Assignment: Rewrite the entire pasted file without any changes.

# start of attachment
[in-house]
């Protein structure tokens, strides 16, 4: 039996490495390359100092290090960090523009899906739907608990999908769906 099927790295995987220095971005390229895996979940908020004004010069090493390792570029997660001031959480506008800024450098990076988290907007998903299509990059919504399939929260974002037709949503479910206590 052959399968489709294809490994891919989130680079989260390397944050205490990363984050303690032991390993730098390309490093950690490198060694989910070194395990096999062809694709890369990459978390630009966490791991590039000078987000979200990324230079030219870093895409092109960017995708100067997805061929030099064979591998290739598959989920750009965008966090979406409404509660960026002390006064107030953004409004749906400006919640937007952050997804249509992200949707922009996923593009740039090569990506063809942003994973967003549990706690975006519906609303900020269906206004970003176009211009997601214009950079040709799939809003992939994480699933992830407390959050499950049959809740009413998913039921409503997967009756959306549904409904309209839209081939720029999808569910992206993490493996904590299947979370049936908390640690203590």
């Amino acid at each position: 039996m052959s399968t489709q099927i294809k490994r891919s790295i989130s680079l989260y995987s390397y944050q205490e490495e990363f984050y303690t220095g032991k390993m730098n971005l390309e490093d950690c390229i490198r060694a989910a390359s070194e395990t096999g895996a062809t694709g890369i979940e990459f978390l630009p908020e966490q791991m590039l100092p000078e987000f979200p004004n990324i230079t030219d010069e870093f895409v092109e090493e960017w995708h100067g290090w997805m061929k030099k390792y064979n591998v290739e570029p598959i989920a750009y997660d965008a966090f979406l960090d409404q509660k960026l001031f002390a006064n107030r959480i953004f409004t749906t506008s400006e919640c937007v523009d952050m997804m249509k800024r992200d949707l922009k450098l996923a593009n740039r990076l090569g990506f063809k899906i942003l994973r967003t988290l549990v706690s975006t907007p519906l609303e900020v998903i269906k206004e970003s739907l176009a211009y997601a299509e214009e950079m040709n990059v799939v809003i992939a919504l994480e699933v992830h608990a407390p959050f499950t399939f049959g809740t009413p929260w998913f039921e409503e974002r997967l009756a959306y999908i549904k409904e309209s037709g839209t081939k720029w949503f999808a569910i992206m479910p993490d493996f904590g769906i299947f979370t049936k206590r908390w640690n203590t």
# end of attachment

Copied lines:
[in-house]
């Protein structure tokens, strides 16, 4: 039996490495390359100092290090960090523009899906739907608990999908769906 099927790295995987220095971005390229895996979940908020004004010069090493390792570029997660001031959480506008800024450098990076988290907007998903299509990059919504399939929260974002037709949503479910206590 052959399968489709294809490994891919989130680079989260390397944050205490990363984050303690032991390993730098390309490093950690490198060694989910070194395990096999062809694709890369990459978390630009966490791991590039000078987000979200990324230079030219870093895409092109960017995708100067997805061929030099064979591998290739598959989920750009965008966090979406409404509660960026002390006064107030953004409004749906400006919640937007952050997804249509992200949707922009996923593009740039090569990506063809942003994973967003549990706690975006519906609303900020269906206004970003176009211009997601214009950079040709799939809003992939994480699933992830407390959050499950049959809740009413998913039921409503997967009756959306549904409904309209839209081939720029999808569910992206993490493996904590299947979370049936908390640690203590």
């Amino acid at each position: 039996m052959s399968t489709q099927i294809k490994r891919s790295i989130s680079l989260y995987s390397y944050q205490e490495e990363f984050y303690t220095g032991k390993m730098n971005l390309e490093d950690c390229i490198r060694a989910a390359s070194e395990t096999g895996a062809t694709g890369i979940e990459f978390l630009p908020e966490q791991m590039l100092p000078e987000f979200p004004n990324i230079t030219d010069e870093f895409v092109e090493e960017w995708h100067g290090w997805m061929k030099k390792y064979n591998v290739e570029p598959i989920a750009y997660d965008a966090f979406l960090d409404q509660k960026l001031f002390a006064n107030r959480i953004f409004t749906t506008s400006e919640c937007v523009d952050m997804m249509k800024r992200d949707l922009k450098l996923a593009n740039r990076l090569g990506f063809k899906i942003l994973r967003t988290l549990v706690s975006t907007p519906l609303e900020v998903i269906k206004e970003s739907l176009a211009y997601a299509e214009e950079m040709n990059v799939v809003i992939a919504l994480e699933v992830h608990a407390p959050f499950t399939f049959g809740t009413p929260w998913f039921e409503e974002r997967l009756a959306y999908i549904k409904e309209s037709g839209t081939k720029w949503f999808a569910i992206m479910p993490d493996f904590g769906i299947f979370t049936k206590r908390w640690n203590t």